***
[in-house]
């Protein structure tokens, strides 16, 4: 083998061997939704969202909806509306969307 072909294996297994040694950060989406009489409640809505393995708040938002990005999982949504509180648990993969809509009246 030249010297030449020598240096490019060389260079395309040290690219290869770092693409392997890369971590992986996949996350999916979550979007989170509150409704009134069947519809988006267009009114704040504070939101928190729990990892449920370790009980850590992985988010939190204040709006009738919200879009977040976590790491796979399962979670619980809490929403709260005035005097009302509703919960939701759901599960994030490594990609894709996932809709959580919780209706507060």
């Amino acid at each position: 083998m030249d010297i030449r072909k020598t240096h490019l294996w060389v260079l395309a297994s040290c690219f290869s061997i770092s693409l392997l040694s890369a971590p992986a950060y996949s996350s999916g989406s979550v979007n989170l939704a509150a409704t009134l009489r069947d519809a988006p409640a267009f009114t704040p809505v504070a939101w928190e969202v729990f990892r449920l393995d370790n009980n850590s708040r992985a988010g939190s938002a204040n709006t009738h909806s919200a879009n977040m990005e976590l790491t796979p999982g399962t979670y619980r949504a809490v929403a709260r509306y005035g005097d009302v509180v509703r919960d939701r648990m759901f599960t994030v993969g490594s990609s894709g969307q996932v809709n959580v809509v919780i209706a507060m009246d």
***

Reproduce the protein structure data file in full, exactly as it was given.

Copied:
[in-house]
């Protein structure tokens, strides 16, 4: 083998061997939704969202909806509306969307 072909294996297994040694950060989406009489409640809505393995708040938002990005999982949504509180648990993969809509009246 030249010297030449020598240096490019060389260079395309040290690219290869770092693409392997890369971590992986996949996350999916979550979007989170509150409704009134069947519809988006267009009114704040504070939101928190729990990892449920370790009980850590992985988010939190204040709006009738919200879009977040976590790491796979399962979670619980809490929403709260005035005097009302509703919960939701759901599960994030490594990609894709996932809709959580919780209706507060």
């Amino acid at each position: 083998m030249d010297i030449r072909k020598t240096h490019l294996w060389v260079l395309a297994s040290c690219f290869s061997i770092s693409l392997l040694s890369a971590p992986a950060y996949s996350s999916g989406s979550v979007n989170l939704a509150a409704t009134l009489r069947d519809a988006p409640a267009f009114t704040p809505v504070a939101w928190e969202v729990f990892r449920l393995d370790n009980n850590s708040r992985a988010g939190s938002a204040n709006t009738h909806s919200a879009n977040m990005e976590l790491t796979p999982g399962t979670y619980r949504a809490v929403a709260r509306y005035g005097d009302v509180v509703r919960d939701r648990m759901f599960t994030v993969g490594s990609s894709g969307q996932v809709n959580v809509v919780i209706a507060m009246d």